For those of you who don't know, Marcus Smart is a 19 year old college basketball player from Ohio State, who upon entering the crowd during a recent game, shoved a fan. According to a sportscaster, Smart told his coach that the fan had called him the N word.. Understandably, the internet was set ablaze, from athletes weighing in on how the youngster should have conducted himself, to others who were arguing if you use the N word against a black man, he should be able to make you pay, no matter the context.
Meanwhile, in an attempt to save face with fans and the NCAA, Ohio State decided to suspend Marcus Smart, and issued a press release saying as much. The sleeping volcano erupted as the townspeople of the internet all begin to react to this perceived slight anew. Racism, the black people cried. Fairness, the not black people cried. As flaming conversations fell around them, mankind began to consume itself in sheer anger. And still, no one asked any questions. At least not any truly pertinent ones.
Questions like, what kind of person is Marcus Smart? What's been happening with him lately? More importantly, has Marcus Smart shown himself to be angry before? Why would he be angry enough to push a fan? One more very important question: in today's world, if a non-white fan calls a black player the N word, within earshot of others, why did no one else step forward and at the very least corroborate his story? So no one stood up and said, hey man, that's messed up. Okay, I can believe that. But no one, not even one fan heard a man call another man a slur? I know it's a loud arena, but I have a hard time believing that.
The news cycle doesn't reward asking questions, for pretty obvious reasons. If you're among the first to throw an news story/opinion out, more people will turn to you for the story, and the more people who look to you for the story, no matter how wrong it may later prove to be, the more you can be paid. That's how the news works. We all know it. The news is what it is because we made it that way. The news gives us what we want. It's our fault collectively. As I said at the outset, I'm not going to pretend that I'm above it all, that the world is full of idiots who are beneath me. I'm right in the midst of it, and I'm as guilty as anyone else.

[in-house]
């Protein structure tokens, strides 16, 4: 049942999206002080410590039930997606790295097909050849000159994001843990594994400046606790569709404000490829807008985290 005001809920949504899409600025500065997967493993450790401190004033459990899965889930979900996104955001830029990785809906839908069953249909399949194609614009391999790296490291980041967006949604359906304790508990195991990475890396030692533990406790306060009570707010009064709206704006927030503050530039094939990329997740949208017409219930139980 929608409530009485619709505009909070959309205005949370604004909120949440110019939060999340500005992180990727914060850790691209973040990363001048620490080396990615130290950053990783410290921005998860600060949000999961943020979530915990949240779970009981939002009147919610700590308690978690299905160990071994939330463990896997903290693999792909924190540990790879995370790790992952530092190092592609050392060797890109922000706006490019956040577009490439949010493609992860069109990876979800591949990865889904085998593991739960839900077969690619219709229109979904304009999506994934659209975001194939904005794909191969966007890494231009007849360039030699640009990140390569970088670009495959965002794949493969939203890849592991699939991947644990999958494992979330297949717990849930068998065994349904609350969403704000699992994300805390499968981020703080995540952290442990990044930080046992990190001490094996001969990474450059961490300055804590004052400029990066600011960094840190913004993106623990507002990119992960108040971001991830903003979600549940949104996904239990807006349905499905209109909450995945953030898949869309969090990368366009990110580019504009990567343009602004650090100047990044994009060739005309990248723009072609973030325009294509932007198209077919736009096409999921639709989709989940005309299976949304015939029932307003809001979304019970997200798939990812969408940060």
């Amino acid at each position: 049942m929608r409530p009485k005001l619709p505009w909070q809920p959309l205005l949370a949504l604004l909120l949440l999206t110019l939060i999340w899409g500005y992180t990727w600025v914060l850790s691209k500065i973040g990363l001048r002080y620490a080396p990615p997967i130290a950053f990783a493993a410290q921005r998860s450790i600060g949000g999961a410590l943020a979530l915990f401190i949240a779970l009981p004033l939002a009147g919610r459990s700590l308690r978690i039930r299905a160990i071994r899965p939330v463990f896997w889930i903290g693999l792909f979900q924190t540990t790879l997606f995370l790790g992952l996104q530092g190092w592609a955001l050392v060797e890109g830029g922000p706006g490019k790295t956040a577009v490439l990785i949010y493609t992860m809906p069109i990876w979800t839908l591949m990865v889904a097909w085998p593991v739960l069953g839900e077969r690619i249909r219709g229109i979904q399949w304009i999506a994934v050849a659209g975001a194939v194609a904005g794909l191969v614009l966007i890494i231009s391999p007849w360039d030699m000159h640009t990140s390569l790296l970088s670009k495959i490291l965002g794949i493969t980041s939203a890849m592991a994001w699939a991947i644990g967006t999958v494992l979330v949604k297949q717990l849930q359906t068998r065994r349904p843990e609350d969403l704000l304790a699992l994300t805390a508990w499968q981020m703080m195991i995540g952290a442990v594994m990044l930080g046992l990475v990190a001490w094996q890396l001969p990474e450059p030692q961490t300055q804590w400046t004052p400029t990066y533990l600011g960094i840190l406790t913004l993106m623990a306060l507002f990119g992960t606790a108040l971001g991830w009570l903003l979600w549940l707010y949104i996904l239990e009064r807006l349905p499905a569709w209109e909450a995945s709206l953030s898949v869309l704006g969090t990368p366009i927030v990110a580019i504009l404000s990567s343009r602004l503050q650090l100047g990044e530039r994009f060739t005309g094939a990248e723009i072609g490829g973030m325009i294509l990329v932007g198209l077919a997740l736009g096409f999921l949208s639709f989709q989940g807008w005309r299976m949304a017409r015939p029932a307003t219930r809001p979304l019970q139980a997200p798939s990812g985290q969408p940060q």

After it was all said and done, ESPN ran a story about how the fan is saying he said "a piece of crap" or some such, and honestly, part of me wants to believe that fan. Sure he has reasons and motivation to lie, but no one heard what happened. At least no one has come forward to say they have. There were at least two people in the same area as Smart, and they haven't said if they heard anything. But again, who asked?
As far as Marcus Smart's reaction, well...one of the best things to happen to sports was the Malice in the Palace. Say what you will about Metta World Peace, but at the end of the day, he is a grown man, and he reacted like a grown man would to having a bottle thrown at him. There's a difference between sitting at home, yelling at a television and sitting in an arena yelling at a real people. Real people have feelings, and if you don't want to respect them, that's okay, just know that those real people with real feelings have real fists and might just give you a real good reason to shut up. I know, I know, the brawl in Detroit marred the image of the NBA for years after. So much so that the Pacers didn't even play in Detroit for another three years. It was a terriblly brutal example of the fact that NBA players, while they may be marketed as products, aren't products, they're people.
When I get angry at my laptop, I call it the N word. Loudly. A few times, I've smacked it around. That's because my laptop is a product, not a person. You can't treat people who play sports, professional or amateur, as if they are products. That's just the way it works. You mistreat a person, that person has a choice. There's been a lot of talk about college athletes having more to lose than fans, and frankly, I think that speaks to the sad state that college athletics is in, but fans need to have something to lose. If I told you that for fifty bucks, you can go and yell at 19 year olds all you wanted, throw things at them, and generally take all of your problems in life and yell them out with no consequences, why wouldn't you? This is what happens in college arenas around the world. It sounds terrible. Which begs the question: why is this acceptable?
For those who say the fans are just wrapped up into the passion of the game, I say this: remember when Richard Sherman, someone who actually PLAYS in the game got passionate during an interview with Erin Andrews? What did we say about him? He's a thug, right? Why is Richard Sherman a thug, but Texas Tech fan Jeff Orr isn't? Both are college alumni. Both care about a sports team. What's the difference between the two?
Look, at the end of the day, Marcus Smart will go on to be an NBA player, Richard Sherman still has a Superbowl ring and Jeff Orr...well, he's a white male. How many more advantages can he have?